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The History of Dungeons and Dragons - For and By Nerds!

Updated on January 26, 2015

My D&D book collection

My Advanced D&D books- first edition, of course
My Advanced D&D books- first edition, of course | Source

The story begins

40 years ago, Gary Gygax and Dave Arneson completed what amounted to a 3 year collaboration to create a game that was unlike any other: the world's first role-playing game (RPG). The story that led them there is a good one, but the ensuing rivalry between Gygax and Arneson, the subsequent foudning of TSR, and where the fantasy roleplaying world has gone since then are far more fascinating subjects.

If you're like me (and why on earth would you be reading this if you weren't at least a little bit nerdy?), you grew up playing Advanced Dungeons and Dragons. I remember ruefully the day that the 2nd Edition books came out at Waldenbooks in my town. We snatched them up eagerly and took to learning the new rule set, but after a few months we realized there was nothing like the original AD&D books. Why was that? Among many other things, "Of Dice and Men" gives some insight into this: Gygax poured his heart and soul into the Player's Handbook and Dungeon Master's Guide, using vivid imagination to cover all potential scenarios he could come up with for game play.

The author (who also reads his own book)

A personal voyage

This book is doubly appropriate and impacting for me because I also own a business, and strongly consider my early D&D roleplay (and, especially, DMing) to have helped me out a great deal with the reality (beyond mere entrepreneurial excitement and euphoria everyone experiences at first). After all, what could be more like running a campaign in real life than running a small business? The ups and downs of the business implications in "Of Dice and Men" was one of the more enjoyable aspects of the book, but the best part was the author's voice throughout. Ewalt tells a story of going to do some LARPing (Live Action Role Playing) for the first time, along with reigniting old campaigns and starting new ones, and meeting Gygax's son. The writing is good and the story is fascinating.

Unlocking your imagination

A small portion of a hand-designed dungeon, just one small slice of a typical campaign we used to run.
A small portion of a hand-designed dungeon, just one small slice of a typical campaign we used to run. | Source

Kids have it good now

Nowadays, there's not only a book on the history of D&D, but also incredibly accessible first edition D&D books at a great price (although you might have to do some hunting). There are even some amazing D&D gag gifts out there! These tomes were incredibly difficult to come across when I was a kid, and as such, we treasured them. Consequently, perhaps, although I haven't run an AD&D campaign for decades, I still have all of my books (and even some of my old hand-written campaigns!).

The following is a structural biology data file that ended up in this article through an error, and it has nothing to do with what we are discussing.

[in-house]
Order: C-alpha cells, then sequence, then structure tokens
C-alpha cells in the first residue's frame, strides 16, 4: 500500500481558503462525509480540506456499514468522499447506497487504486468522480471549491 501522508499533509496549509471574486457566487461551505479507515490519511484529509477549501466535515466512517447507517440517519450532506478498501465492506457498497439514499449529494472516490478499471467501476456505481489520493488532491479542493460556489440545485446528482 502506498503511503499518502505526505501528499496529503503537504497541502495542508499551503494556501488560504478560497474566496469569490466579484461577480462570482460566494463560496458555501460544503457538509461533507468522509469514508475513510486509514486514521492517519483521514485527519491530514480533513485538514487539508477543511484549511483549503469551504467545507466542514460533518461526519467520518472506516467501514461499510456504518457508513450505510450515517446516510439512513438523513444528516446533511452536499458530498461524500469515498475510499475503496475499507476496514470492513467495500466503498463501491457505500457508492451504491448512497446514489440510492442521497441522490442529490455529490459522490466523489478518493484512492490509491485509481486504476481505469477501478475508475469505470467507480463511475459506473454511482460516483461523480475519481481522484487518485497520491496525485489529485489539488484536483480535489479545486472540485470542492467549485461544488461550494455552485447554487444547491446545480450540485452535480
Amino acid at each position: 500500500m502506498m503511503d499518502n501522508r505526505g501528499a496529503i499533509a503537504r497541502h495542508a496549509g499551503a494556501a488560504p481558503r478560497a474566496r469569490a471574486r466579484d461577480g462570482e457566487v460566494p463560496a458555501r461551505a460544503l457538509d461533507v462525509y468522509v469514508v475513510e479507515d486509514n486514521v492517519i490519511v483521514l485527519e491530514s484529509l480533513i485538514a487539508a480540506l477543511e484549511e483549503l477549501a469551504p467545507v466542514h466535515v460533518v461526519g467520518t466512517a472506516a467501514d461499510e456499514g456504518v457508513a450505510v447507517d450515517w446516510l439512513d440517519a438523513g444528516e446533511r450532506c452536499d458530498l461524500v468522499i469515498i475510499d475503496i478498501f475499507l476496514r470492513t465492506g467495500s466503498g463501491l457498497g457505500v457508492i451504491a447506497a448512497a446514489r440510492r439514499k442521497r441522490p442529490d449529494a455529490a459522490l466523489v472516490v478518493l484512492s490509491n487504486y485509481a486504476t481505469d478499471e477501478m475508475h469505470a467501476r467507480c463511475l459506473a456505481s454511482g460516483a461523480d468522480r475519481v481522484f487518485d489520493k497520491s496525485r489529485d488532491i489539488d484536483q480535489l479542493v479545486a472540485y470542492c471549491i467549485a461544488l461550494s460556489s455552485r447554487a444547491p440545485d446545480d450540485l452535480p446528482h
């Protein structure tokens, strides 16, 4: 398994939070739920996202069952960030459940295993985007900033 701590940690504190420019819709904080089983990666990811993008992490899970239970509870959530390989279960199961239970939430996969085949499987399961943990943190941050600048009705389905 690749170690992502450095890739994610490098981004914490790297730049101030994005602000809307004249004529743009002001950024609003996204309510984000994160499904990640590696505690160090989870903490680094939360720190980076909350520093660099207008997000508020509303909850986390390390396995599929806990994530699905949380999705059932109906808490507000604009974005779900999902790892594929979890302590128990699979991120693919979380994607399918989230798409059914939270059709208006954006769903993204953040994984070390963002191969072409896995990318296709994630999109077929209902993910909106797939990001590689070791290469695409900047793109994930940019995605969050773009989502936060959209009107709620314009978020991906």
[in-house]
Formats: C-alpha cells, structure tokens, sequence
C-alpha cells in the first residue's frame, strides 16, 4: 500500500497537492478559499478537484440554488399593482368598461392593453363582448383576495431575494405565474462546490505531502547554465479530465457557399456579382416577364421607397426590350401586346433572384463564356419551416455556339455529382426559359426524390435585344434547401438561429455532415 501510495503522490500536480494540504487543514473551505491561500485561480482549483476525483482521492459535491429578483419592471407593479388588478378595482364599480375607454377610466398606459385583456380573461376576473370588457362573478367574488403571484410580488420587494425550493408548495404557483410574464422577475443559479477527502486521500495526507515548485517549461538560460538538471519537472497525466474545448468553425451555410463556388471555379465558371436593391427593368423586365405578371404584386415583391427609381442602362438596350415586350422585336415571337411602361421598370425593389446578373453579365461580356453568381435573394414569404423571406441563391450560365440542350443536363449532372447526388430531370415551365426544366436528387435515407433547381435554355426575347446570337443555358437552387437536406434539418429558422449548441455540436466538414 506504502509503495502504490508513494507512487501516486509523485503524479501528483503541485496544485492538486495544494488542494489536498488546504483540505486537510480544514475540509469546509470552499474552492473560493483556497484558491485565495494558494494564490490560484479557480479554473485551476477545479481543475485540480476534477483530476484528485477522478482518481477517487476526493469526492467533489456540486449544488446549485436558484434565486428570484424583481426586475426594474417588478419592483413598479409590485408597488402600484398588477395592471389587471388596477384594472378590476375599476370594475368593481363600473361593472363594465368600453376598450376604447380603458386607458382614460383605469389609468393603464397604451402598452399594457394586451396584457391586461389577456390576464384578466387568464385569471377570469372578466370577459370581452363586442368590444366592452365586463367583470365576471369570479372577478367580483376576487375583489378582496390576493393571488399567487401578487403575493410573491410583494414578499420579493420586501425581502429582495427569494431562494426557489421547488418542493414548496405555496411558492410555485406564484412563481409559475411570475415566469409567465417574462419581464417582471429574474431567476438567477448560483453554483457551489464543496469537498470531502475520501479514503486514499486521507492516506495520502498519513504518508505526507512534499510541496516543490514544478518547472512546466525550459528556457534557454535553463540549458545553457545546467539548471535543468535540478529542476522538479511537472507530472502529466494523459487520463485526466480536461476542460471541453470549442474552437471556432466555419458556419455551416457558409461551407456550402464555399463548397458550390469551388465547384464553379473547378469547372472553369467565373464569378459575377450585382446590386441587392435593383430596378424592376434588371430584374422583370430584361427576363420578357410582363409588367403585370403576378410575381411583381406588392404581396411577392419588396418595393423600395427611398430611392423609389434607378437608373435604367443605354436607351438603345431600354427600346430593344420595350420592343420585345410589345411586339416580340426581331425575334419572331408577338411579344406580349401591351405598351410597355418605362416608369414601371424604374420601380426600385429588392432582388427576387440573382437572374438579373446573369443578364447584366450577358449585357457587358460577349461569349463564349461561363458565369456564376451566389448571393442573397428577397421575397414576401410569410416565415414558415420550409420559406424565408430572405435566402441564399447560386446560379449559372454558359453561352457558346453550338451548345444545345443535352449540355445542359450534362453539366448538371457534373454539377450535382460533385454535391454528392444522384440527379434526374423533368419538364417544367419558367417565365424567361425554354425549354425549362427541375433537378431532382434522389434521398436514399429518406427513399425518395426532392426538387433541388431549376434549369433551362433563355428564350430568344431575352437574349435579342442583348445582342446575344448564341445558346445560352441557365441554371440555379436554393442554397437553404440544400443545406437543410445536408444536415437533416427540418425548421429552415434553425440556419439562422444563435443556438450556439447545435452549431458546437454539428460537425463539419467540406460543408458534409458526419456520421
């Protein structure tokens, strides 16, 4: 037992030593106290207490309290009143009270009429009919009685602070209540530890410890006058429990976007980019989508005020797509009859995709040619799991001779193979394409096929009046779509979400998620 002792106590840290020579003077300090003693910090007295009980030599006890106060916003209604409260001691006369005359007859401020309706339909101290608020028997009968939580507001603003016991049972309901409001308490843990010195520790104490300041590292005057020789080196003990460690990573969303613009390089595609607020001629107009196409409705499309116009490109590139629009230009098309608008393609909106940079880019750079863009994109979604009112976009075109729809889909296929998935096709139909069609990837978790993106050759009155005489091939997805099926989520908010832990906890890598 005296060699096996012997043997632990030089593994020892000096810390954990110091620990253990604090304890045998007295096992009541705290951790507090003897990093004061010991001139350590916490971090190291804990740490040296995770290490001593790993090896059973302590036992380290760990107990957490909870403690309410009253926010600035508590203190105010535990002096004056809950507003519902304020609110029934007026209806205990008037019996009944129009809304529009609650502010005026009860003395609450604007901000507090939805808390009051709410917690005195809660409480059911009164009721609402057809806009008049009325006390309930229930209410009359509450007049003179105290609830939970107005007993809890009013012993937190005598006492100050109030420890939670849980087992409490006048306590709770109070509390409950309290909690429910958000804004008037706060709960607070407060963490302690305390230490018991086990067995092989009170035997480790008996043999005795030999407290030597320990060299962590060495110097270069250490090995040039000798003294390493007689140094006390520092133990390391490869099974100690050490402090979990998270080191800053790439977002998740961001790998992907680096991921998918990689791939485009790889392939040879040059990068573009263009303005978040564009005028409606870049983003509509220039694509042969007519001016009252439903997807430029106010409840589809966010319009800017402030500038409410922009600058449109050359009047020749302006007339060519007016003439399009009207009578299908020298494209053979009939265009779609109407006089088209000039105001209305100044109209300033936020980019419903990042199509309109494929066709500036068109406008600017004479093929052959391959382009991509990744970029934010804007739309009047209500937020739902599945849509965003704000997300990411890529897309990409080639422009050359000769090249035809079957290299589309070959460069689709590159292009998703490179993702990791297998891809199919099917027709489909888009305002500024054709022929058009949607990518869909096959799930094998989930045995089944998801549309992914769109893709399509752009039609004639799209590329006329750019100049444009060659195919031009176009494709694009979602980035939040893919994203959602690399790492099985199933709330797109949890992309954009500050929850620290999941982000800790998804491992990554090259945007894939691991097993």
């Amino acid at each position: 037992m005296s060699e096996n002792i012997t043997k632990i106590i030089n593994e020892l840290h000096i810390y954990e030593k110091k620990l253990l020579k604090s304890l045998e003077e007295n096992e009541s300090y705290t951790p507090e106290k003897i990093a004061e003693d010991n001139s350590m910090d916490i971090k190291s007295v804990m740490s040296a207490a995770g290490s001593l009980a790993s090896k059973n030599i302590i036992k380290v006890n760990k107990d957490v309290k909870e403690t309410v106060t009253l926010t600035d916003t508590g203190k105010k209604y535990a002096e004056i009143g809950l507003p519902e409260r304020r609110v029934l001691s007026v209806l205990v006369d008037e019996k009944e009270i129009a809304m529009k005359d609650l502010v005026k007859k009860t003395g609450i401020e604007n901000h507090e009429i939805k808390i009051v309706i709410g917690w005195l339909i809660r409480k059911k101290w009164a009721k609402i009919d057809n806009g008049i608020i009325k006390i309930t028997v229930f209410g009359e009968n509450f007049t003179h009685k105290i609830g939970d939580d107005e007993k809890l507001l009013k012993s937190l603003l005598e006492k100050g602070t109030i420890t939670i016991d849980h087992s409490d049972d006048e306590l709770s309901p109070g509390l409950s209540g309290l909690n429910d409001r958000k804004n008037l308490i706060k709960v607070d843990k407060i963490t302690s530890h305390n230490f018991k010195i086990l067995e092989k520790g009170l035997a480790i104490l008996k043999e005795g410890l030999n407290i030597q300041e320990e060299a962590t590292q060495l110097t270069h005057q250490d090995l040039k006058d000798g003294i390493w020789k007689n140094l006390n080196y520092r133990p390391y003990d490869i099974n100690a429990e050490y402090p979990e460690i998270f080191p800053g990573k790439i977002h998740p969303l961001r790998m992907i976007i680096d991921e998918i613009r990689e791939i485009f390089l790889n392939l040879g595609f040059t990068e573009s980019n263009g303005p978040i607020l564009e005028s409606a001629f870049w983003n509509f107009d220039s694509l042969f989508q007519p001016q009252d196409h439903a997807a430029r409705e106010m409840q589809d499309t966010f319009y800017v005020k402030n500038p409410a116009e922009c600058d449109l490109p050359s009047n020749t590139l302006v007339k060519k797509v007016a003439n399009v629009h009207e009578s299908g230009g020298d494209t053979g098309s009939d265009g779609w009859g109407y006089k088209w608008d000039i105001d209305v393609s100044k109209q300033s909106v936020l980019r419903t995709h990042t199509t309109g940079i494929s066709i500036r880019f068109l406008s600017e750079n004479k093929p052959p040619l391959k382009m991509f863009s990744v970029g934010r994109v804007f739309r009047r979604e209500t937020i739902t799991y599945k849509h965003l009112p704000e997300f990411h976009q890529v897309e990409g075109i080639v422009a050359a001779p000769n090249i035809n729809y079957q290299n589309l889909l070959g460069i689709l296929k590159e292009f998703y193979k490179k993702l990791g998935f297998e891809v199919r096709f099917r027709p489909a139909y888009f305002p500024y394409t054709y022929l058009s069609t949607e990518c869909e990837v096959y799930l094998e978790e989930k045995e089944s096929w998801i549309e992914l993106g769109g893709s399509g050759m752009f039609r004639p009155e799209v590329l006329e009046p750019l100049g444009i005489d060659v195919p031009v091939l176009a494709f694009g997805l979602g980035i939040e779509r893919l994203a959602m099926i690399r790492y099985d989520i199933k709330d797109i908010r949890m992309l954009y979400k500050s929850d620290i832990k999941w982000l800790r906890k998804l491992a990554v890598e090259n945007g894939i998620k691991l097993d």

Dungeons and Dragons fostered creativity in me at a very early age, and it wasn't just artistic - it was that elusive combination of left- and right-brained creative thinking that blends math, art, literature, history, and science together in a necessary knowledge potpourri. I'm so glad I found D&D as a kid. I might not otherwise have become a business owner, and who knows what other turns my life might have taken.

Remember Dragon's Lair?

Do you remember this arcade game? Inspired by Dungeons and Dragons, "Dragon's Lair" used a laserdisc (yes, I remember those really well, too) to cue up scenes based on how you responded. I, like every other kid, really wanted to play this game, but the thing was, this game was just terrible. You had to respond in a certain way, and it absolutely wasn't live action, although it was sort of presented as such. It was more like an extremely glitchy "Choose Your Own Adventure" type game, but in a swords and sorcery setting.

Nevertheless, "Dragon's Lair" only intensified my zeal for AD&D when I started playing it, just three years or so after this game had left the arcades (I figure I was 11 or 12 when I was first introduced to D&D, which puts my story at 1987 or thereabouts; "Dragon's Lair" was introduced in 1983, and surely stayed popular for a couple of years).

How about the D&D cartoon?

Remember the animated D&D cartoon? Yeah, it was kind of terrible, too, but at the same time, it proved seminal in my mind's preparing to play the game itself (it worked, TSR!). This show centered around a group of friends who got on a carnival ride, and magically came through on the other side as characters in a Dungeons and Dragons adventure. I was introduced to a magic user (wizard), fighter, cleric, and Tiamat, whom I ended up naming my Doberman after about two decades later (RIP! She was just awesome).

This series had everything a pre-pubescent boy could want, including (very mild) violence, traps, dungeons, creative problem solving, and especially imagination. This was more than enough to ignite the spark that ultimately led to my first game just a year or two later.

Comic convention I attended, a haven for D&D playing



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